Recently, it has actually diverted some equipment procured for the brigade to another unit which is tasked with reconstruction assistance in faraway South Sudan.
"The ministry has acted as if it were promptly responding to recent missile provocations by the North," Baek said. "But I doubt if it has any real determination to respond to the North's nuclear weapons and missile threats given that it hardly spent a penny of the budget allocated for improving weapons against the North Korean threat."
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[SK NK policy] [ROK military] [Special forces] [Decapitation] [Right-wing]
Has Moon Left the Planet?
August 06, 2019 13:43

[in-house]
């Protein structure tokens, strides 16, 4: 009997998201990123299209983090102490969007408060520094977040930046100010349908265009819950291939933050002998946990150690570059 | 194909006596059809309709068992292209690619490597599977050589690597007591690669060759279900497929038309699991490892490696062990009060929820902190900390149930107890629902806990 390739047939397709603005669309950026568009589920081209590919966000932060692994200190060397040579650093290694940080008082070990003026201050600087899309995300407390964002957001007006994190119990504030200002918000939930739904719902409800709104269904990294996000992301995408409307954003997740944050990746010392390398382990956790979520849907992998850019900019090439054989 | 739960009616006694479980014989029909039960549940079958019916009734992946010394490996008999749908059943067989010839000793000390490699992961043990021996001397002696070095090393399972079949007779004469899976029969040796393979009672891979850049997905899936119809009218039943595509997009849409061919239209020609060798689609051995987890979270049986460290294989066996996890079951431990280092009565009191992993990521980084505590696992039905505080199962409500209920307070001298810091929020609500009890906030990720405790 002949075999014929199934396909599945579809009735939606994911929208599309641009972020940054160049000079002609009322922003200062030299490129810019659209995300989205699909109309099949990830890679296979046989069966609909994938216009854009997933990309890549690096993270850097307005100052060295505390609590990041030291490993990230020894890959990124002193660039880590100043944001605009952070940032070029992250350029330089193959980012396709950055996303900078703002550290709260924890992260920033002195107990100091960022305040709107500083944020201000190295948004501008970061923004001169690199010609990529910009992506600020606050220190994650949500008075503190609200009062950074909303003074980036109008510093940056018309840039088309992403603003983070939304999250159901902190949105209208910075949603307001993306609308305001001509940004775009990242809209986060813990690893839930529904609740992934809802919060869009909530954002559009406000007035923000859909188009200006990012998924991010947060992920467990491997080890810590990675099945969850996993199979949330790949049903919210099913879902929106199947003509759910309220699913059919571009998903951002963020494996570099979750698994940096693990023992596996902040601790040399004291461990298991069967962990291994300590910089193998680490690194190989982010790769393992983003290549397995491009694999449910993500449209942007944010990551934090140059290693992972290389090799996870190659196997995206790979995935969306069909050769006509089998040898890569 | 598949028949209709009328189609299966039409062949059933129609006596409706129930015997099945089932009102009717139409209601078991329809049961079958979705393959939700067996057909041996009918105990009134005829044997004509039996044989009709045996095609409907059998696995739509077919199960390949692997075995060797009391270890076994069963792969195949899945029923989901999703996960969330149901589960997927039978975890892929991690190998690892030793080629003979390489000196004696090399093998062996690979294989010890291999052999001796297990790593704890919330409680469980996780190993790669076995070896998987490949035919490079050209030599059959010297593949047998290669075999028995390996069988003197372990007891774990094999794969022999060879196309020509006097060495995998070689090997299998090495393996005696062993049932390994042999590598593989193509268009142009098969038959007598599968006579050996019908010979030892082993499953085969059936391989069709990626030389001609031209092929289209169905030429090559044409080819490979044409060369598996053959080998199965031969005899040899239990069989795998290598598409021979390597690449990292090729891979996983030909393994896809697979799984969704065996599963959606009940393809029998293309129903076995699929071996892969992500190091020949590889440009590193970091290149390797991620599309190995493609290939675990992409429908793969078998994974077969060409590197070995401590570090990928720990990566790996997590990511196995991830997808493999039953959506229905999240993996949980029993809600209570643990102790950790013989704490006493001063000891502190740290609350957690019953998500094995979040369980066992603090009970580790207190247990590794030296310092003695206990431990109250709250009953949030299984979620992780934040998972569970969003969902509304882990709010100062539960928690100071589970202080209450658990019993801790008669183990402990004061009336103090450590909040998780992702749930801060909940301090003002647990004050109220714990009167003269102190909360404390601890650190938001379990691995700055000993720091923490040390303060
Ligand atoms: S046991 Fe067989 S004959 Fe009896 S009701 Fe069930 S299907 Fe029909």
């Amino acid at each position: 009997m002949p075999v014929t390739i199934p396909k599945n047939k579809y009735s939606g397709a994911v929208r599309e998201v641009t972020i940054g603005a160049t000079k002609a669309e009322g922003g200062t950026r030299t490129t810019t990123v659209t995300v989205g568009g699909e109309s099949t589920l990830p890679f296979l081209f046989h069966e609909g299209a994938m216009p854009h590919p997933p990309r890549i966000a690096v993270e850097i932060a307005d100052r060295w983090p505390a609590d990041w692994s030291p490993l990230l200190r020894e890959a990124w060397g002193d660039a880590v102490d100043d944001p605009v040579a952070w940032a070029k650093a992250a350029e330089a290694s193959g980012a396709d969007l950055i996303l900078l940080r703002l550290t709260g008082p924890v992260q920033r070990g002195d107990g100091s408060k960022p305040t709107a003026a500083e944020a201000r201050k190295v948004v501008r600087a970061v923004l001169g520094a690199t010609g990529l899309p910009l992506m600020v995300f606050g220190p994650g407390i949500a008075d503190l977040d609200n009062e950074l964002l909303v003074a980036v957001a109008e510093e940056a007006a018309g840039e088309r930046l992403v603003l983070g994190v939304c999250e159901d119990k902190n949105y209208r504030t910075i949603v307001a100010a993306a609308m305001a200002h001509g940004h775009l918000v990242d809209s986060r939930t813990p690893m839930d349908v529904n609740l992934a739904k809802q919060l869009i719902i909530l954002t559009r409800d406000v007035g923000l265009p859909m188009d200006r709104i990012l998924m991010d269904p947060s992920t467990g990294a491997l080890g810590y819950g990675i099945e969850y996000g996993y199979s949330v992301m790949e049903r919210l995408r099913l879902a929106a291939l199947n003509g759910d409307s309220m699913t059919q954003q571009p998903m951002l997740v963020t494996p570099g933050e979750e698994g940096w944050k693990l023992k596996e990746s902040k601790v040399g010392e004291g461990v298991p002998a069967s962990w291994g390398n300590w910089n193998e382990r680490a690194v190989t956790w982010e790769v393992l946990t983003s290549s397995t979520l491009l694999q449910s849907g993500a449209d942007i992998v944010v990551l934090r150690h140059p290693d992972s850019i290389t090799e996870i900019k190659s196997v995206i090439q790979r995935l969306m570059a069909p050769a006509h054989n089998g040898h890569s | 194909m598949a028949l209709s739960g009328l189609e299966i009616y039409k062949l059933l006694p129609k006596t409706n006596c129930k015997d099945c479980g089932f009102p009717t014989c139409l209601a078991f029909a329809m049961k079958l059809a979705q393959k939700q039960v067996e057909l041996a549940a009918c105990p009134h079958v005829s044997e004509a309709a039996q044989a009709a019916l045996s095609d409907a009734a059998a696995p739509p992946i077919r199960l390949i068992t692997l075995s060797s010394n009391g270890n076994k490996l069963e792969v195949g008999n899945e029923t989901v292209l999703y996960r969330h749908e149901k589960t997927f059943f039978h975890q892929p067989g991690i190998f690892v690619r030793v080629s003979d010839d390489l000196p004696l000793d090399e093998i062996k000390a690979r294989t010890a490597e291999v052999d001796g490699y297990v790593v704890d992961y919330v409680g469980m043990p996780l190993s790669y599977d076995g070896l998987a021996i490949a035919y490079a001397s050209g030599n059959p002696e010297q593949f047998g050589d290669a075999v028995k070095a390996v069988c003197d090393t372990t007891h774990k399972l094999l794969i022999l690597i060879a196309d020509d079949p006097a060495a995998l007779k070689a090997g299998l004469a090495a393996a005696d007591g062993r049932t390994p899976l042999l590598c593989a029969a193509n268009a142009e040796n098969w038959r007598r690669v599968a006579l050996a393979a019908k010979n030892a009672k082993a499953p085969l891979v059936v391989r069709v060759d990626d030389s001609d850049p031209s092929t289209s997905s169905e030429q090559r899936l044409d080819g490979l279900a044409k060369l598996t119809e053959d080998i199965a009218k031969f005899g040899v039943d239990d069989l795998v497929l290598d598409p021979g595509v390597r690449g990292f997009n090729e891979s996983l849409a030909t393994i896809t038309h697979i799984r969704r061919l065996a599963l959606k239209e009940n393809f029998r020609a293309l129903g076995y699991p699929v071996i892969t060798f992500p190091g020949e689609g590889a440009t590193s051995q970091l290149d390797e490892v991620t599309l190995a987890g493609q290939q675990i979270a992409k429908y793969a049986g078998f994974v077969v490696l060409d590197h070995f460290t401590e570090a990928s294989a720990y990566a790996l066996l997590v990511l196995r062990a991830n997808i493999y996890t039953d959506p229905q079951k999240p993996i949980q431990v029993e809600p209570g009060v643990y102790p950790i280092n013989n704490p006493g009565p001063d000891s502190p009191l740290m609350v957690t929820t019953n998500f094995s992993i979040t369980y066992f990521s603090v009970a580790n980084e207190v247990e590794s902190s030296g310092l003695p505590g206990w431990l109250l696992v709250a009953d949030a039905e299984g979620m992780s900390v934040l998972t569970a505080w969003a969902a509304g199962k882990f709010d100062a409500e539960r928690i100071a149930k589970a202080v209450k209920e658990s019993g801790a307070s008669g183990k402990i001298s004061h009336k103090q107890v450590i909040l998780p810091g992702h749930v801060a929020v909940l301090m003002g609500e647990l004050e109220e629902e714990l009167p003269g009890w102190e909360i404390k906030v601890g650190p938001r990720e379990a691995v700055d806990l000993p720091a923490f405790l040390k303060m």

President Moon Jae-in in a Cabinet meeting on Monday claimed that Japan's economic superiority is largely due to its "domestic market" and that South Korea will easily catch up with it if it forms a "peace economy" with North Korea. Moon for some reason feels that Japan's fresh export curbs "once again confirm the need for a peace economy" with North Korea. There have been rumblings in conservative circles that Japan was able to ambush South Korea by removing it from a list of preferential trade partners because the Moon administration was obsessed with North Korea and dropped the ball in the diplomatic spat with Japan. Now it is becoming shockingly clear how true that is. The financial markets are reeling, but Moon sings about pan-Korean peace and prosperity, even though there is no realistic prospect of international sanctions against the crackpot country being lifted for years to come.